There has been a recurring theme in the media this week that Ireland looked over-trained, low in confidence and out of form in their recent performance against the Azzurri. This was the same view held by the Welsh media regarding their own team’s performance against Italy a few weeks prior, where they failed to secure a bonus point in the Stadio Olimpico. Although, there has been an acknowledgement of Italy’s improved displays, much of the focus has been on the Teir one teams lackluster performances. To be fair, this is to be expected with a team whose regular captain has lost more than 100 test matches. Yet, ignoring the fact that Italy have now lost 20 Six Nations games on the trot, there were real signs of improvement in this Italian side last Sunday.

Italy’s game does still rely heavily on it’s forward pack with the backs making the occasional contribution. There is also still the presence of missed tackles in their game, leading to the other team beating more defenders and putting a large number of points on the scoreboard. However, there is one aspect of there game where Italy have made considerable improvement. That aspect is their handling skills. It was evident when Scotland played Ireland, that it was ultimately the Scots poor execution and 15 handling errors that lost them that match. With each error, Scotland handed possession back to Ireland to either exit from their own line with comfort or set up a platform to attack from.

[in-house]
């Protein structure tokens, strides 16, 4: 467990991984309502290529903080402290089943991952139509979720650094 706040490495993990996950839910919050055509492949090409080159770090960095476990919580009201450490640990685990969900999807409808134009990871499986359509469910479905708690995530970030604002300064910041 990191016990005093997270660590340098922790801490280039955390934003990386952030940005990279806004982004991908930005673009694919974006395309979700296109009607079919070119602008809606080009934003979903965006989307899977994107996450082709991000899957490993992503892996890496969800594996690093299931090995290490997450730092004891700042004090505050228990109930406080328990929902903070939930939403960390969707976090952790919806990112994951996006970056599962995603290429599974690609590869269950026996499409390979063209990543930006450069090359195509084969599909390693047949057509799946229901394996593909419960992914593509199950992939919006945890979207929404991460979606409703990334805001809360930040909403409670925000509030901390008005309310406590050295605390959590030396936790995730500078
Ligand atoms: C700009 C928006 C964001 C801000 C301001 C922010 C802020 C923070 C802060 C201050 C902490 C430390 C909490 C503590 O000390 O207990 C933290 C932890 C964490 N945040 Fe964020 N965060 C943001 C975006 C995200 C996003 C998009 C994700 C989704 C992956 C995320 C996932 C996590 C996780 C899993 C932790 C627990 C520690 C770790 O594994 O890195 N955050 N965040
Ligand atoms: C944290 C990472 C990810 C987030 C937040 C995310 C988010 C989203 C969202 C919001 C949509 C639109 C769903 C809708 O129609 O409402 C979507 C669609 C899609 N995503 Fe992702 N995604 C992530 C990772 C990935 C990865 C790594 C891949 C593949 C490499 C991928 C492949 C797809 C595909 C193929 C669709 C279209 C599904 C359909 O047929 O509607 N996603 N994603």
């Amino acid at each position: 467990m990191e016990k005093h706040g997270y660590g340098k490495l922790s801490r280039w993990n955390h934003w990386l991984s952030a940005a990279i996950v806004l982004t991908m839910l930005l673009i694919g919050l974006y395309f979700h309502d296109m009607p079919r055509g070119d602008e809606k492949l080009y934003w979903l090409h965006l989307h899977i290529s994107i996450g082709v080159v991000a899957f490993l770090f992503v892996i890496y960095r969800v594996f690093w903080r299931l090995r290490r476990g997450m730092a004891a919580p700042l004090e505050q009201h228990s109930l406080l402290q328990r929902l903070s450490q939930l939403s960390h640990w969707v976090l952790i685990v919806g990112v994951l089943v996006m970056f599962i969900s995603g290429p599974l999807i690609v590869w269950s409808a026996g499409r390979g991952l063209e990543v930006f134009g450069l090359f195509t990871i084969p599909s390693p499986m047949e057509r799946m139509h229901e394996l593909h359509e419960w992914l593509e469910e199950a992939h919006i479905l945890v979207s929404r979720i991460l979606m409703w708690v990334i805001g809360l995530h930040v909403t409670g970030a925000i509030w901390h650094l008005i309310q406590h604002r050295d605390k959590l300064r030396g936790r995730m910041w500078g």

In Rome, Italy didn’t give Ireland these opportunities and instead it was Ireland making these uncharacteristic handling errors. These errors killed Ireland’s attack on numerous occasions and allowed the Azzuri to build a platform and take the lead at half-time. This was the same for the Italians in their match against Wales, where the Welsh made 11 handling errors against Italy’s 5. This ultimately resulted in Wales leaving the bonus point behind which could prove crucial on the final day. If Italy had been more clinical in these both displays, they may have ended up adding two huge scalps to their collection.

There are reasons for Italy’s recent improvement. At club level, Benetton Rugby are currently second in the conference B table of the Pro 14. A much improved placing compared to their 5th place finish in the 2017-2018 season. This climb in the table can be attributed to Italy’s under-20s progress with wins against Argentina, Scotland and Wales last year and Ireland the year previous. Former under-20s players such as Sebastian Negri, Maxime Mbanda and Matteo Minozzi have now made there way onto the senior level set-up and are making a considerable impact at test level. One would foresee a more competitive Italian rugby side in years to come with the progress being made at junior levels. Although, Italy may be destined for another wooden spoon this championship, good performances against England and France may curb the calls from critics for Italy to face regulation. Therefore, sparing fans a trip to the Boris Paichadze Dinamo Arena in Georgia for future Six Nation tournaments.


Written by James O’Connor